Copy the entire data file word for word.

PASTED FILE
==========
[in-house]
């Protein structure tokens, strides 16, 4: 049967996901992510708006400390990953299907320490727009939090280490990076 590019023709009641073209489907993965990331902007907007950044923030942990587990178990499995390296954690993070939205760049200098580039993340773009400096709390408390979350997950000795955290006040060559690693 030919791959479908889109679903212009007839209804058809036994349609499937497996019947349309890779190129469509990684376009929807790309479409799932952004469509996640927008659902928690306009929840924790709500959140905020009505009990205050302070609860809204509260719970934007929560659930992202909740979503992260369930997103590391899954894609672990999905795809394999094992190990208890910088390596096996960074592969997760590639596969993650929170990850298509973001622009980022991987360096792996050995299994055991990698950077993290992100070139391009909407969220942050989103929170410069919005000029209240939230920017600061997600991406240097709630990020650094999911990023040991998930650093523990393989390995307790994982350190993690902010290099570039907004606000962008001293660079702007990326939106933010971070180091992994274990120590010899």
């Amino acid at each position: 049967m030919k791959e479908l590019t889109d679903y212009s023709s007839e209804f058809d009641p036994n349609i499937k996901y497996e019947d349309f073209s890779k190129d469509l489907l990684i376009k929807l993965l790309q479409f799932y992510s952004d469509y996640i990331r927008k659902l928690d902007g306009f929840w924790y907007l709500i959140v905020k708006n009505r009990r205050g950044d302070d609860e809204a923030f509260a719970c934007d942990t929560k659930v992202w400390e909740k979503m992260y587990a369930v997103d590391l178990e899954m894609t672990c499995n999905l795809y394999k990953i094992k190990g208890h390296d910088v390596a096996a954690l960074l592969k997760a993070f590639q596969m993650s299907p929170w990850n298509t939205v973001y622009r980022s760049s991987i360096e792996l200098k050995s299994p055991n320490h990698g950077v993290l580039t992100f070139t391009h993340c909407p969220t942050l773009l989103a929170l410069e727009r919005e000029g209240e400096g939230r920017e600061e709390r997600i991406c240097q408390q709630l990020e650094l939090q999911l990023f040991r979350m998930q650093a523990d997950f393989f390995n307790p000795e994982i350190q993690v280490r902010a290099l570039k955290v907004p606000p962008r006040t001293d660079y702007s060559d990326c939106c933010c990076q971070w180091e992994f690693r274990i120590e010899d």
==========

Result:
[in-house]
């Protein structure tokens, strides 16, 4: 049967996901992510708006400390990953299907320490727009939090280490990076 590019023709009641073209489907993965990331902007907007950044923030942990587990178990499995390296954690993070939205760049200098580039993340773009400096709390408390979350997950000795955290006040060559690693 030919791959479908889109679903212009007839209804058809036994349609499937497996019947349309890779190129469509990684376009929807790309479409799932952004469509996640927008659902928690306009929840924790709500959140905020009505009990205050302070609860809204509260719970934007929560659930992202909740979503992260369930997103590391899954894609672990999905795809394999094992190990208890910088390596096996960074592969997760590639596969993650929170990850298509973001622009980022991987360096792996050995299994055991990698950077993290992100070139391009909407969220942050989103929170410069919005000029209240939230920017600061997600991406240097709630990020650094999911990023040991998930650093523990393989390995307790994982350190993690902010290099570039907004606000962008001293660079702007990326939106933010971070180091992994274990120590010899």
């Amino acid at each position: 049967m030919k791959e479908l590019t889109d679903y212009s023709s007839e209804f058809d009641p036994n349609i499937k996901y497996e019947d349309f073209s890779k190129d469509l489907l990684i376009k929807l993965l790309q479409f799932y992510s952004d469509y996640i990331r927008k659902l928690d902007g306009f929840w924790y907007l709500i959140v905020k708006n009505r009990r205050g950044d302070d609860e809204a923030f509260a719970c934007d942990t929560k659930v992202w400390e909740k979503m992260y587990a369930v997103d590391l178990e899954m894609t672990c499995n999905l795809y394999k990953i094992k190990g208890h390296d910088v390596a096996a954690l960074l592969k997760a993070f590639q596969m993650s299907p929170w990850n298509t939205v973001y622009r980022s760049s991987i360096e792996l200098k050995s299994p055991n320490h990698g950077v993290l580039t992100f070139t391009h993340c909407p969220t942050l773009l989103a929170l410069e727009r919005e000029g209240e400096g939230r920017e600061e709390r997600i991406c240097q408390q709630l990020e650094l939090q999911l990023f040991r979350m998930q650093a523990d997950f393989f390995n307790p000795e994982i350190q993690v280490r902010a290099l570039k955290v907004p606000p962008r006040t001293d660079y702007s060559d990326c939106c933010c990076q971070w180091e992994f690693r274990i120590e010899d």